Alabama Gov. Kay Ivey on Tuesday proposed one-time tax rebates of $400 for individuals and $800 for married couples — as well as 2% pay raises for teachers and state employees — as she sent her proposed budgets to lawmakers.
The governor submitted the proposed spending plans for the fiscal year that begins Oct. 1 to lawmakers as they resumed the legislative session. Lawmakers will debate the legislation over the next several months, likely accepting some of Ivey’s proposals and rejecting others.
“Just as every Alabama family budgets to invest, pay their debts and increase their savings, my budget proposals do just that for our state. From returning our taxpayers’ hard-earned dollars back to them to making historic investments in our students’ education, these budgets will help foster a strong Alabama today and a stronger Alabama tomorrow,” Ivey said in a statement about the proposed budgets.
Legislators this session face decisions on what to do with the rare surplus, including how much to save and how to spend the rest. The state budget that funds education has a $2.8 billion surplus, according to the Legislative Services Agency. The state general fund has a smaller surplus of $351 million.
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“We believe it is important to provide immediate assistance to families while the state has access to these one-time funds on hand,” Finance Director Bill Poole said of the governor’s rebate proposal.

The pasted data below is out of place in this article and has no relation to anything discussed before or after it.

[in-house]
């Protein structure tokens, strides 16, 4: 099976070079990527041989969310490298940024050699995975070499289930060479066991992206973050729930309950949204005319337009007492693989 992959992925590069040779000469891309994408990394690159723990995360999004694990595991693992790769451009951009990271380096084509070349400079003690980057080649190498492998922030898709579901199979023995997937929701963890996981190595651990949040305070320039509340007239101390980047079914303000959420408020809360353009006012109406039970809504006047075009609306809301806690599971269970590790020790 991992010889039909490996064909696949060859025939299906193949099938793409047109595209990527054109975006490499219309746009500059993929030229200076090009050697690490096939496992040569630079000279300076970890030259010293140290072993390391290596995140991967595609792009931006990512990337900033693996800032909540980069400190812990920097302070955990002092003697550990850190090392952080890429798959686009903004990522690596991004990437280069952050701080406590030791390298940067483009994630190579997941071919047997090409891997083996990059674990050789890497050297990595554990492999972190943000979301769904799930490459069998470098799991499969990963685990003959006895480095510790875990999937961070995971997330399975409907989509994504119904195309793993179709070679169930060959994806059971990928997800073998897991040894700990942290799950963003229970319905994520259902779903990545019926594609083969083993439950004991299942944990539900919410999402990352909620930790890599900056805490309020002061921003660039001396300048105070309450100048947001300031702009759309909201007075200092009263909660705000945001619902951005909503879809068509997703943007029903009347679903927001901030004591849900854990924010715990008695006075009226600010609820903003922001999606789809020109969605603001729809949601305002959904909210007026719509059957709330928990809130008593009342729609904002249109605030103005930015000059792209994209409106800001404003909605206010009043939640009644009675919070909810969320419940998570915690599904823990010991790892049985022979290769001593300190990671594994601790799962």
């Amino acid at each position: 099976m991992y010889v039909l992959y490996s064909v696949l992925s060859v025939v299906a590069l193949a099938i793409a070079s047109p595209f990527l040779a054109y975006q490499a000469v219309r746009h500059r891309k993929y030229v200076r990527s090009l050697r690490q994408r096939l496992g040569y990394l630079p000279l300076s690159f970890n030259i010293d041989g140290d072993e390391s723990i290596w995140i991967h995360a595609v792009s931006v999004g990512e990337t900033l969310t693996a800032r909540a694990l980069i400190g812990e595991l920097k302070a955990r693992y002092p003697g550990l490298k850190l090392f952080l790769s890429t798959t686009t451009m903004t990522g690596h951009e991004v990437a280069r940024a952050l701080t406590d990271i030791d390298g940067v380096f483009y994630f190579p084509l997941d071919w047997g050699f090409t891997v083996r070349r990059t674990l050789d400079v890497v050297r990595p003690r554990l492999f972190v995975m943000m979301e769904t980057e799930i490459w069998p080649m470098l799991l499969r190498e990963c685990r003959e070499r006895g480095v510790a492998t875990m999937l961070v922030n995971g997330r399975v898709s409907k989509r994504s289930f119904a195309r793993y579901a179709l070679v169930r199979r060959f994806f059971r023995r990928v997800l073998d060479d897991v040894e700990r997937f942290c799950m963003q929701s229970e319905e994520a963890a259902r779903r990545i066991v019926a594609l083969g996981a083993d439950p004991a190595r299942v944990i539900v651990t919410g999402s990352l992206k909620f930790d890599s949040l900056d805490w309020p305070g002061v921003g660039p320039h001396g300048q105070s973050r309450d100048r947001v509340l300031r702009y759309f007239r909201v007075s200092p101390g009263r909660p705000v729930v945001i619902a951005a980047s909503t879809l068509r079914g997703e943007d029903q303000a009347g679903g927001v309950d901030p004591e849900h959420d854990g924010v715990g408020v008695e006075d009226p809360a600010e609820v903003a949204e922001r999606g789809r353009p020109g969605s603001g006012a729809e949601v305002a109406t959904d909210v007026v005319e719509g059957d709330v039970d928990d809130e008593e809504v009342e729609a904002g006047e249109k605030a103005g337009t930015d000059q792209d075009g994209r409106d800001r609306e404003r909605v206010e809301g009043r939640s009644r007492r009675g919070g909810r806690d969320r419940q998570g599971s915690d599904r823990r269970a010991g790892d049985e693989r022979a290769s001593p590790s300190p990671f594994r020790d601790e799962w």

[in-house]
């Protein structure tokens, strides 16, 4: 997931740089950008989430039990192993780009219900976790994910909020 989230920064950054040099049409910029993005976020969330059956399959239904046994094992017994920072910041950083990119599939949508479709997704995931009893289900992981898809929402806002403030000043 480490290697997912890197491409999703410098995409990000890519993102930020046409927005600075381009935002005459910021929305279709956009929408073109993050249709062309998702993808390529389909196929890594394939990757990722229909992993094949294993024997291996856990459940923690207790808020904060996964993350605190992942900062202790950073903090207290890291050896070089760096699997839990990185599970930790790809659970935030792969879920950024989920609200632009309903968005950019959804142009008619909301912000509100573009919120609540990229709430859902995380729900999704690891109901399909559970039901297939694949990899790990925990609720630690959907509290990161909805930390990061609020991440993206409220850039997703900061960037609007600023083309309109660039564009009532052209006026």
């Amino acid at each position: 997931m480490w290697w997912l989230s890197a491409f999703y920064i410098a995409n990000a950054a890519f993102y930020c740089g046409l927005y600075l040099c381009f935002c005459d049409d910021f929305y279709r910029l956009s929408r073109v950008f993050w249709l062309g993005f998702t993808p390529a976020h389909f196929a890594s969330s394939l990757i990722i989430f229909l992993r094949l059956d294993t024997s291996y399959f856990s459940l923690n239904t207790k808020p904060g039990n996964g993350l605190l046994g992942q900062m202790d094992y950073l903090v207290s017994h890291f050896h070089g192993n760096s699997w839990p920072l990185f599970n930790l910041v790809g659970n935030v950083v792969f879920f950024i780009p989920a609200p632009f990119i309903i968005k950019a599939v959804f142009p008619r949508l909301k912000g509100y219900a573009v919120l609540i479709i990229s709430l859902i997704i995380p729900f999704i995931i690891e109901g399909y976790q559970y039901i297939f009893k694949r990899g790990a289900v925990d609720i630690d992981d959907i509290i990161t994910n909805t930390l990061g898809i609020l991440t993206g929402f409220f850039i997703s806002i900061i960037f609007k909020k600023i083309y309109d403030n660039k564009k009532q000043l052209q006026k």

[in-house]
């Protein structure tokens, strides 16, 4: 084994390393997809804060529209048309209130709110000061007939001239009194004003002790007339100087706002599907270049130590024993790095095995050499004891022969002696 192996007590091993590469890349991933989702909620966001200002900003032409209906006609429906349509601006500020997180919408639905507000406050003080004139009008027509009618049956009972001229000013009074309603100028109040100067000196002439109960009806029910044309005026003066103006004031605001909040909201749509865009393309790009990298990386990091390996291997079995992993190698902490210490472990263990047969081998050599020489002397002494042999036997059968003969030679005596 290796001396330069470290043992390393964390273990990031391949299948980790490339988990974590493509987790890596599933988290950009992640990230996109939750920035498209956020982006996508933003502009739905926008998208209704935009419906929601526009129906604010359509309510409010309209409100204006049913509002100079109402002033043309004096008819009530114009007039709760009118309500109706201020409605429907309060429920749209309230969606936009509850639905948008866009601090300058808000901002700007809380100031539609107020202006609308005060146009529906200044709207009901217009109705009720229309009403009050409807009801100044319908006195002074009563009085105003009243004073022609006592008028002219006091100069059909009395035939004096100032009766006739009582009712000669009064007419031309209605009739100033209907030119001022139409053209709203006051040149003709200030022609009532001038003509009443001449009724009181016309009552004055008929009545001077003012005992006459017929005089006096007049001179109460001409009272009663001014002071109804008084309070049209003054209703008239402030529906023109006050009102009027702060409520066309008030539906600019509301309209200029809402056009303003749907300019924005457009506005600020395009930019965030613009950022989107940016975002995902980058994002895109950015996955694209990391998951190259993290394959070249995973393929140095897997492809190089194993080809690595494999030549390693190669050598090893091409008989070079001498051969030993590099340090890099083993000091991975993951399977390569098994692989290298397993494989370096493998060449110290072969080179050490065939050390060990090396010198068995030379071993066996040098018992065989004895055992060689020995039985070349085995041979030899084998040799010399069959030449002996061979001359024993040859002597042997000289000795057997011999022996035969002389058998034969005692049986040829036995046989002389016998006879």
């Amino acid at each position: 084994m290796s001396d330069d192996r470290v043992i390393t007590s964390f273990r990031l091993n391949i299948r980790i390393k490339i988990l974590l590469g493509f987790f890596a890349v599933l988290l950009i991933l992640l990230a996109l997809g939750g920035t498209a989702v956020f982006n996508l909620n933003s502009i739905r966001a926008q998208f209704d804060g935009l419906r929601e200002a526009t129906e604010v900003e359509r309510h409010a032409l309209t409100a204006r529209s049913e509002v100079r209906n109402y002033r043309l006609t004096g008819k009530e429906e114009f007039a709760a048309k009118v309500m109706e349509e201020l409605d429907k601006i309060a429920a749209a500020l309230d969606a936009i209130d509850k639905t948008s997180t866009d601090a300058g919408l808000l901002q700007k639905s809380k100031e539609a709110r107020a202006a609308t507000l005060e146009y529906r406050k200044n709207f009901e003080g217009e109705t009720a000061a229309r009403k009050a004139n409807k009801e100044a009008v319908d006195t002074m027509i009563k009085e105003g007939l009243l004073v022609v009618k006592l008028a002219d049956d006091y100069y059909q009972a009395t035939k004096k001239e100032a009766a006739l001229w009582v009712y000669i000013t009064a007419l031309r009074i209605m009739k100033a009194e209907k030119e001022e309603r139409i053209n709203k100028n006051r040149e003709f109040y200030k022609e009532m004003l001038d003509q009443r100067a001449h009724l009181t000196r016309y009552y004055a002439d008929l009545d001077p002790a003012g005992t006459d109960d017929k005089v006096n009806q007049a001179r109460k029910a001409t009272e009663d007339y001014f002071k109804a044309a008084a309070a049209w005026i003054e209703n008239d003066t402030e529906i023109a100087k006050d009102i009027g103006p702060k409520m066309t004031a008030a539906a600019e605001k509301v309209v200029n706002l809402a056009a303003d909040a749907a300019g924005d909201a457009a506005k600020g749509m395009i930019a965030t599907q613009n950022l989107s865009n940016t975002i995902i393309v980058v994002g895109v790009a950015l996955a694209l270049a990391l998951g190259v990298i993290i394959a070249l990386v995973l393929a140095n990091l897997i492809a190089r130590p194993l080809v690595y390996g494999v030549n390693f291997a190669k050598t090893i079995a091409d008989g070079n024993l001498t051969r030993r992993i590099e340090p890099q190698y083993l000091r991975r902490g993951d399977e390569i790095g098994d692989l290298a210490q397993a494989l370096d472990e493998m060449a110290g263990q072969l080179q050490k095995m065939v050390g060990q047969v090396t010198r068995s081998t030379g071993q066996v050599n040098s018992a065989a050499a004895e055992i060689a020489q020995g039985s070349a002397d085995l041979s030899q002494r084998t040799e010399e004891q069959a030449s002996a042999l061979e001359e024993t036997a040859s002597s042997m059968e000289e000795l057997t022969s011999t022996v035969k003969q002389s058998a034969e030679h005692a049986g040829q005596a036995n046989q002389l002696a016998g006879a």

The proposed tax rebates, which Ivey first announced in her State of the State address, are about double what some lawmakers initially discussed.
The governor’s rebates would be limited to people who filed state income tax returns. Poole said that was the most efficient way to provide the rebates. Individuals who earned under $4,000 annually and married couples earning less than $10,500 do not have to file returns.
The governor has proposed pay raises of 2% for state employees and for educators. Poole said they were trying to provide sustainable pay raises, while also increasing pay.
“We know we have a teacher shortage. We know this is a tight labor market. It’s critical educators have career pathways in classrooms,” Poole said.
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